ACP Regents approve new 'medical home' care model
From the March ACP Observer, copyright © 2006 by the American College of Physicians.
A far-reaching new model of patient care was the subject of a new position paper approved by the Board of Regents at its January meeting.
The new policy calls for linking patients with a personal physician and for a new national reimbursement model to pay physicians for coordinating patient care. The Regents also approved a new disaster-response system to help College members affected by a disaster or emergency, as well as new guidelines on reducing perioperative pulmonary complications.
Care, payment reform
ACP's "Advanced Medical Home" position paper envisions a partnership between physicians and patients, where doctors would help patients navigate the health care system instead of acting as gatekeepers.
In this model, patients will have a personal physician working with a team of health care professionals in a practice that is organized according to advanced medical home principles. For most patients, the personal physician would be a primary care physician. However, that physician could be a specialist or subspecialist for patients requiring ongoing care for certain conditions, including severe asthma, complex diabetes, complicated cardiovascular disease, rheumatologic disorders and malignancies.
The paper strongly advocates for changes in training policies to ensure an adequate supply of primary care physicians. It also calls for national pilot testing of the model. Other model features include:
- using evidence-based medicine and point-of-care clinical-decision support tools.
- following the principles of the chronic care model as promulgated by the Group Health Cooperative's MacColl Institute for Healthcare Innovation in Seattle.
- using telephone, e-mail and other communication vehicles in addition to office visits.
- measuring quality indicators to gauge improvements in care.
- using technology to promote safety, security and information exchange.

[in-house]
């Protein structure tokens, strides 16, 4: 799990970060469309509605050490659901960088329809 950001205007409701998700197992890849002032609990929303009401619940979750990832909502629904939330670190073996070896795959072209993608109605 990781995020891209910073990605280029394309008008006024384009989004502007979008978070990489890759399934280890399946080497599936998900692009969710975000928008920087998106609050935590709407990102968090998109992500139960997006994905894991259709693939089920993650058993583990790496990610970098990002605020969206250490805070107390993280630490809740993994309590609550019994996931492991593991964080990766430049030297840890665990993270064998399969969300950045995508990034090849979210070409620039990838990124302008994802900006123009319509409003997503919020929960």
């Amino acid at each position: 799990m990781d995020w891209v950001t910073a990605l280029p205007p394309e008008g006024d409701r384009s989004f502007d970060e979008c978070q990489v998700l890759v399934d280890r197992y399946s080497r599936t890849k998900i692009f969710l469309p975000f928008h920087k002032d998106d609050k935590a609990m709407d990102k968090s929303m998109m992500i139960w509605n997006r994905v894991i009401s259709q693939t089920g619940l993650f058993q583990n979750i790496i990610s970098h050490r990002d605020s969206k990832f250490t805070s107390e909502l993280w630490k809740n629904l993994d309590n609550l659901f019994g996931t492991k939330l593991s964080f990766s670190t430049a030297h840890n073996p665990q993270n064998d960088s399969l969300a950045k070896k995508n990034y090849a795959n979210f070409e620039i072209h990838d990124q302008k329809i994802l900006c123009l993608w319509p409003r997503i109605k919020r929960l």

- participating in programs that give feedback on performance.
According to the new policy, physician practices that qualify as advanced medical homes could participate in a revised reimbursement model. College staff is now working on a follow-up paper that will propose specific mechanisms for implementing a new payment system.
The new policy also calls on the Centers for Medicare and Medicaid Services (CMS) to conduct a national pilot program in primary care offices next year to determine the feasibility, cost-effectiveness and impact on patient care of the advanced medical home concept.
The pilot program would help determine how practices would qualify as advanced medical homes and would test different payment options. The approved position paper is online.
The Regents also heard about a new College collaboration with the RAND Corp. and the University of Rochester in Rochester, N.Y., to develop a practice model for treating geriatric conditions. The three-year, $2 million project is funded by a grant from The Atlantic Philanthropies, an international foundation that is dedicated to bringing about lasting changes in the lives of disadvantaged and vulnerable people.
The project aims to help internists redesign their practices to improve their management of falls, urinary incontinence and heart failure. The project team is now working to identify five active and five control physician practices to participate in a redesign pilot program. (For more information, see "Practices wanted for geriatric redesign pilot.")
Other items approved included:
Disaster-response resources. The Board approved new disaster-response policy guidelines to enable ACP to respond more quickly to members' needs in a disaster or emergency. The College has established an internal disaster work group to ensure that needed resources reach affected College members as quickly as possible via e-mail and ACP Online, the College Web site. As part of those resources, the College would assist members interested in volunteering and would also encourage them on how to become certified by disaster response agencies.
Training redesign. The Regents approved the second position paper on redesigning internal medicine training. The paper has been submitted for publication.
Perioperative guidelines. The Board approved revised Clinical Efficacy Assessment Project guidelines on risk assessment and strategies to reduce perioperative pulmonary complications. The guidelines have been submitted for publication.
Chronic kidney disease. The Regents voted to urge the Centers for Disease Control and Prevention to add chronic kidney disease to its list of priority chronic diseases. The recommendation recognizes the importance of interventions to slow the progression of kidney disease, which affects an estimated 20 million Americans and is a key risk factor for cardiovascular disease.
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